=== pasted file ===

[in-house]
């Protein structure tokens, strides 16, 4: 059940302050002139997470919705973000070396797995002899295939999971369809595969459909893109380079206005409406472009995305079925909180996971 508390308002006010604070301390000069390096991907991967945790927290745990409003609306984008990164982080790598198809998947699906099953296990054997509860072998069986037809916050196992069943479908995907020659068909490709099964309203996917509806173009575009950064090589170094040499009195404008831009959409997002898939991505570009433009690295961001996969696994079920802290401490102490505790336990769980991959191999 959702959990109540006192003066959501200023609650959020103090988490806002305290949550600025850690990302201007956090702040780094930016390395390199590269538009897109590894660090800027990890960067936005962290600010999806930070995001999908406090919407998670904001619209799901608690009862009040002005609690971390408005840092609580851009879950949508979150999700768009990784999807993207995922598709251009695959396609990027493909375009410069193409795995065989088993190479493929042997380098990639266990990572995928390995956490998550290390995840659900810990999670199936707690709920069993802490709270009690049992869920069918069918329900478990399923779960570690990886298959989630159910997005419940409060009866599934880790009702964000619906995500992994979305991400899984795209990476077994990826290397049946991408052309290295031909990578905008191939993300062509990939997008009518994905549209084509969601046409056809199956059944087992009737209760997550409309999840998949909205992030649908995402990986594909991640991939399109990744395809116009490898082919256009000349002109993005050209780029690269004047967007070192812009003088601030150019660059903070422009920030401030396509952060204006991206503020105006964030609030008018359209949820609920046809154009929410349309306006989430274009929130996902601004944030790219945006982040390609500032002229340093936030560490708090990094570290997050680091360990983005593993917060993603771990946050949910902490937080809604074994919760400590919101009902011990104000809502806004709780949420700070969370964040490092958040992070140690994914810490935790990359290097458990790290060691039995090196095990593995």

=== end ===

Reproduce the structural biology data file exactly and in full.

[in-house]
């Protein structure tokens, strides 16, 4: 059940302050002139997470919705973000070396797995002899295939999971369809595969459909893109380079206005409406472009995305079925909180996971 508390308002006010604070301390000069390096991907991967945790927290745990409003609306984008990164982080790598198809998947699906099953296990054997509860072998069986037809916050196992069943479908995907020659068909490709099964309203996917509806173009575009950064090589170094040499009195404008831009959409997002898939991505570009433009690295961001996969696994079920802290401490102490505790336990769980991959191999 959702959990109540006192003066959501200023609650959020103090988490806002305290949550600025850690990302201007956090702040780094930016390395390199590269538009897109590894660090800027990890960067936005962290600010999806930070995001999908406090919407998670904001619209799901608690009862009040002005609690971390408005840092609580851009879950949508979150999700768009990784999807993207995922598709251009695959396609990027493909375009410069193409795995065989088993190479493929042997380098990639266990990572995928390995956490998550290390995840659900810990999670199936707690709920069993802490709270009690049992869920069918069918329900478990399923779960570690990886298959989630159910997005419940409060009866599934880790009702964000619906995500992994979305991400899984795209990476077994990826290397049946991408052309290295031909990578905008191939993300062509990939997008009518994905549209084509969601046409056809199956059944087992009737209760997550409309999840998949909205992030649908995402990986594909991640991939399109990744395809116009490898082919256009000349002109993005050209780029690269004047967007070192812009003088601030150019660059903070422009920030401030396509952060204006991206503020105006964030609030008018359209949820609920046809154009929410349309306006989430274009929130996902601004944030790219945006982040390609500032002229340093936030560490708090990094570290997050680091360990983005593993917060993603771990946050949910902490937080809604074994919760400590919101009902011990104000809502806004709780949420700070969370964040490092958040992070140690994914810490935790990359290097458990790290060691039995090196095990593995």